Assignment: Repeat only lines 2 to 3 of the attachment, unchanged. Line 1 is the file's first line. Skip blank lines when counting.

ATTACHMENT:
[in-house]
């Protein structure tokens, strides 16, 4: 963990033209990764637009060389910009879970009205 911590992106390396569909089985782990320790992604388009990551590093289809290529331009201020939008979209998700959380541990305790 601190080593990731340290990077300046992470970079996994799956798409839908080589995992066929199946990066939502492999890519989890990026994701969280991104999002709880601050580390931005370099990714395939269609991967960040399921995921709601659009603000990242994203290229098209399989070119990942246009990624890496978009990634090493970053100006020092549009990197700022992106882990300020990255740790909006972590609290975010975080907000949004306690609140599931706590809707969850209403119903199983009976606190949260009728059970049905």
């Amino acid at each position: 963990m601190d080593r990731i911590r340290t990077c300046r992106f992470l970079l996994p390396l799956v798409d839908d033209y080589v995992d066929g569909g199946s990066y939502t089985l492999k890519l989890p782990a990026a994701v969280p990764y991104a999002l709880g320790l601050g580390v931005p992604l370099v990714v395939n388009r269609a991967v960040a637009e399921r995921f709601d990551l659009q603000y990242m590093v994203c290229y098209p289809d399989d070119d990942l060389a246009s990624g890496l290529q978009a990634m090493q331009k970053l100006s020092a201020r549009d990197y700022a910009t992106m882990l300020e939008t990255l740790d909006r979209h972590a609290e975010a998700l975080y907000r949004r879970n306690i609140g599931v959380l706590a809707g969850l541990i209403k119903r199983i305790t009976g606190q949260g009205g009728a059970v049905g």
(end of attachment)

């Protein structure tokens, strides 16, 4: 963990033209990764637009060389910009879970009205 911590992106390396569909089985782990320790992604388009990551590093289809290529331009201020939008979209998700959380541990305790 601190080593990731340290990077300046992470970079996994799956798409839908080589995992066929199946990066939502492999890519989890990026994701969280991104999002709880601050580390931005370099990714395939269609991967960040399921995921709601659009603000990242994203290229098209399989070119990942246009990624890496978009990634090493970053100006020092549009990197700022992106882990300020990255740790909006972590609290975010975080907000949004306690609140599931706590809707969850209403119903199983009976606190949260009728059970049905």
């Amino acid at each position: 963990m601190d080593r990731i911590r340290t990077c300046r992106f992470l970079l996994p390396l799956v798409d839908d033209y080589v995992d066929g569909g199946s990066y939502t089985l492999k890519l989890p782990a990026a994701v969280p990764y991104a999002l709880g320790l601050g580390v931005p992604l370099v990714v395939n388009r269609a991967v960040a637009e399921r995921f709601d990551l659009q603000y990242m590093v994203c290229y098209p289809d399989d070119d990942l060389a246009s990624g890496l290529q978009a990634m090493q331009k970053l100006s020092a201020r549009d990197y700022a910009t992106m882990l300020e939008t990255l740790d909006r979209h972590a609290e975010a998700l975080y907000r949004r879970n306690i609140g599931v959380l706590a809707g969850l541990i209403k119903r199983i305790t009976g606190q949260g009205g009728a059970v049905g």